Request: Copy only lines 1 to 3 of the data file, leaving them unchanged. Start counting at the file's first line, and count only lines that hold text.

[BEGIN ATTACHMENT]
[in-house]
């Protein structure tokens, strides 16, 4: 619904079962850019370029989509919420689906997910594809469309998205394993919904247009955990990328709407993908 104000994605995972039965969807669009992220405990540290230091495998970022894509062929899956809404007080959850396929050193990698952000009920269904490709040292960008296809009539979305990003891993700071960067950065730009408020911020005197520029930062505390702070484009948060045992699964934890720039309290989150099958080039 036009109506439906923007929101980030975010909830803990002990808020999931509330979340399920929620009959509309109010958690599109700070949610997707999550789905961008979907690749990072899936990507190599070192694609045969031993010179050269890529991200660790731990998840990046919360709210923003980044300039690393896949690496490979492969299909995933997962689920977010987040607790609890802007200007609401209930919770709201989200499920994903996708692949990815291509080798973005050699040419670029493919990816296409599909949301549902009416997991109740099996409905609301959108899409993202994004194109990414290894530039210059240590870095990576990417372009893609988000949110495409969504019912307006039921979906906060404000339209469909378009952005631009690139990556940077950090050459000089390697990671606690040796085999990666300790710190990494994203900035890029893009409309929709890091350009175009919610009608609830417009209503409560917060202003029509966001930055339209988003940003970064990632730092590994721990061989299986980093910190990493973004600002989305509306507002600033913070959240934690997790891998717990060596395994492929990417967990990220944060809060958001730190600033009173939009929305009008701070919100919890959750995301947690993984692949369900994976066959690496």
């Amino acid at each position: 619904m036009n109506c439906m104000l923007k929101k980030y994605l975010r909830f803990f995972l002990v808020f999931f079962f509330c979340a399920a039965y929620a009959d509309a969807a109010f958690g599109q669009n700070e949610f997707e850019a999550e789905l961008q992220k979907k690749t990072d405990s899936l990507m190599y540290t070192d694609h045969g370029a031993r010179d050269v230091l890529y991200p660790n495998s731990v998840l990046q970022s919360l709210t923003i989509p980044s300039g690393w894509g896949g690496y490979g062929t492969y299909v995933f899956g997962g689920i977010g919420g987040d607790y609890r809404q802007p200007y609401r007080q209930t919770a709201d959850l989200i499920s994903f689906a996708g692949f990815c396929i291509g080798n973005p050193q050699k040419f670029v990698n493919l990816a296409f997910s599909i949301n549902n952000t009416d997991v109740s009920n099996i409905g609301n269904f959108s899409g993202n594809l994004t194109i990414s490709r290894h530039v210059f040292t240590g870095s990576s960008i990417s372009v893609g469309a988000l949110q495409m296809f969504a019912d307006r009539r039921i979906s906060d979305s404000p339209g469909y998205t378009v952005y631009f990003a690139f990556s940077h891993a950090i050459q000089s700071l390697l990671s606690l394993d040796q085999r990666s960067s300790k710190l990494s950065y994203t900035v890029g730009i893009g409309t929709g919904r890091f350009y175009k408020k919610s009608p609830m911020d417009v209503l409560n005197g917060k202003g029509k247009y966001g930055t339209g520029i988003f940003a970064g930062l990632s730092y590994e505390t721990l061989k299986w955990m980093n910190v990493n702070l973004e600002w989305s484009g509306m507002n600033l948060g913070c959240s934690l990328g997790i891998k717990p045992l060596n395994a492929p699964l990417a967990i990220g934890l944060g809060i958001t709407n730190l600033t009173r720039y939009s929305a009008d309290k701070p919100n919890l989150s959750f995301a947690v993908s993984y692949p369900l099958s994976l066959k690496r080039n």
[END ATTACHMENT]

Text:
[in-house]
């Protein structure tokens, strides 16, 4: 619904079962850019370029989509919420689906997910594809469309998205394993919904247009955990990328709407993908 104000994605995972039965969807669009992220405990540290230091495998970022894509062929899956809404007080959850396929050193990698952000009920269904490709040292960008296809009539979305990003891993700071960067950065730009408020911020005197520029930062505390702070484009948060045992699964934890720039309290989150099958080039 036009109506439906923007929101980030975010909830803990002990808020999931509330979340399920929620009959509309109010958690599109700070949610997707999550789905961008979907690749990072899936990507190599070192694609045969031993010179050269890529991200660790731990998840990046919360709210923003980044300039690393896949690496490979492969299909995933997962689920977010987040607790609890802007200007609401209930919770709201989200499920994903996708692949990815291509080798973005050699040419670029493919990816296409599909949301549902009416997991109740099996409905609301959108899409993202994004194109990414290894530039210059240590870095990576990417372009893609988000949110495409969504019912307006039921979906906060404000339209469909378009952005631009690139990556940077950090050459000089390697990671606690040796085999990666300790710190990494994203900035890029893009409309929709890091350009175009919610009608609830417009209503409560917060202003029509966001930055339209988003940003970064990632730092590994721990061989299986980093910190990493973004600002989305509306507002600033913070959240934690997790891998717990060596395994492929990417967990990220944060809060958001730190600033009173939009929305009008701070919100919890959750995301947690993984692949369900994976066959690496």
């Amino acid at each position: 619904m036009n109506c439906m104000l923007k929101k980030y994605l975010r909830f803990f995972l002990v808020f999931f079962f509330c979340a399920a039965y929620a009959d509309a969807a109010f958690g599109q669009n700070e949610f997707e850019a999550e789905l961008q992220k979907k690749t990072d405990s899936l990507m190599y540290t070192d694609h045969g370029a031993r010179d050269v230091l890529y991200p660790n495998s731990v998840l990046q970022s919360l709210t923003i989509p980044s300039g690393w894509g896949g690496y490979g062929t492969y299909v995933f899956g997962g689920i977010g919420g987040d607790y609890r809404q802007p200007y609401r007080q209930t919770a709201d959850l989200i499920s994903f689906a996708g692949f990815c396929i291509g080798n973005p050193q050699k040419f670029v990698n493919l990816a296409f997910s599909i949301n549902n952000t009416d997991v109740s009920n099996i409905g609301n269904f959108s899409g993202n594809l994004t194109i990414s490709r290894h530039v210059f040292t240590g870095s990576s960008i990417s372009v893609g469309a988000l949110q495409m296809f969504a019912d307006r009539r039921i979906s906060d979305s404000p339209g469909y998205t378009v952005y631009f990003a690139f990556s940077h891993a950090i050459q000089s700071l390697l990671s606690l394993d040796q085999r990666s960067s300790k710190l990494s950065y994203t900035v890029g730009i893009g409309t929709g919904r890091f350009y175009k408020k919610s009608p609830m911020d417009v209503l409560n005197g917060k202003g029509k247009y966001g930055t339209g520029i988003f940003a970064g930062l990632s730092y590994e505390t721990l061989k299986w955990m980093n910190v990493n702070l973004e600002w989305s484009g509306m507002n600033l948060g913070c959240s934690l990328g997790i891998k717990p045992l060596n395994a492929p699964l990417a967990i990220g934890l944060g809060i958001t709407n730190l600033t009173r720039y939009s929305a009008d309290k701070p919100n919890l989150s959750f995301a947690v993908s993984y692949p369900l099958s994976l066959k690496r080039n």